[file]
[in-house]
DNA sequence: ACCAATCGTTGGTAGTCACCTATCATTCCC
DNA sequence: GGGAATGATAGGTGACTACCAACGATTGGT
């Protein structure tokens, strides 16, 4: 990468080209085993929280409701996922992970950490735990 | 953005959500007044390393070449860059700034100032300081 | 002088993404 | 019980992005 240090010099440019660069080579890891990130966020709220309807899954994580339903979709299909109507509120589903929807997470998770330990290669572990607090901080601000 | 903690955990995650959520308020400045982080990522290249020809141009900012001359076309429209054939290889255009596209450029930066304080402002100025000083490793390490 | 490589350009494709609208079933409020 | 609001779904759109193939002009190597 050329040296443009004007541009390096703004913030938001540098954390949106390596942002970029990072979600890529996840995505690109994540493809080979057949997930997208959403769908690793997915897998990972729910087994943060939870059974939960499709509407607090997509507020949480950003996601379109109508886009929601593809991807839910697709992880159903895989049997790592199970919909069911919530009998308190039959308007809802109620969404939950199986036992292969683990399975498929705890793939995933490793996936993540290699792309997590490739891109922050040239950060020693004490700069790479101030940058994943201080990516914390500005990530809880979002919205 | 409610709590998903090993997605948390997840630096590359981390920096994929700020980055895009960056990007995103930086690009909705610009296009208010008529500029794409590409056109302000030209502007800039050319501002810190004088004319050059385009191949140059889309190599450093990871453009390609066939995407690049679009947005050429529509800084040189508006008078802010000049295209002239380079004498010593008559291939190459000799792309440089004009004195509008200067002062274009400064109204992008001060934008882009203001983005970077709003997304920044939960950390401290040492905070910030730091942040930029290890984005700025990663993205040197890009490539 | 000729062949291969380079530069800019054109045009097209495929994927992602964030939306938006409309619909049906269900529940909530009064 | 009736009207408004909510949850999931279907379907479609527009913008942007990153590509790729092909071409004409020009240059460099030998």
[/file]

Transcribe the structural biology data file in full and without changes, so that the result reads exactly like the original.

[in-house]
DNA sequence: ACCAATCGTTGGTAGTCACCTATCATTCCC
DNA sequence: GGGAATGATAGGTGACTACCAACGATTGGT
């Protein structure tokens, strides 16, 4: 990468080209085993929280409701996922992970950490735990 | 953005959500007044390393070449860059700034100032300081 | 002088993404 | 019980992005 240090010099440019660069080579890891990130966020709220309807899954994580339903979709299909109507509120589903929807997470998770330990290669572990607090901080601000 | 903690955990995650959520308020400045982080990522290249020809141009900012001359076309429209054939290889255009596209450029930066304080402002100025000083490793390490 | 490589350009494709609208079933409020 | 609001779904759109193939002009190597 050329040296443009004007541009390096703004913030938001540098954390949106390596942002970029990072979600890529996840995505690109994540493809080979057949997930997208959403769908690793997915897998990972729910087994943060939870059974939960499709509407607090997509507020949480950003996601379109109508886009929601593809991807839910697709992880159903895989049997790592199970919909069911919530009998308190039959308007809802109620969404939950199986036992292969683990399975498929705890793939995933490793996936993540290699792309997590490739891109922050040239950060020693004490700069790479101030940058994943201080990516914390500005990530809880979002919205 | 409610709590998903090993997605948390997840630096590359981390920096994929700020980055895009960056990007995103930086690009909705610009296009208010008529500029794409590409056109302000030209502007800039050319501002810190004088004319050059385009191949140059889309190599450093990871453009390609066939995407690049679009947005050429529509800084040189508006008078802010000049295209002239380079004498010593008559291939190459000799792309440089004009004195509008200067002062274009400064109204992008001060934008882009203001983005970077709003997304920044939960950390401290040492905070910030730091942040930029290890984005700025990663993205040197890009490539 | 000729062949291969380079530069800019054109045009097209495929994927992602964030939306938006409309619909049906269900529940909530009064 | 009736009207408004909510949850999931279907379907479609527009913008942007990153590509790729092909071409004409020009240059460099030998």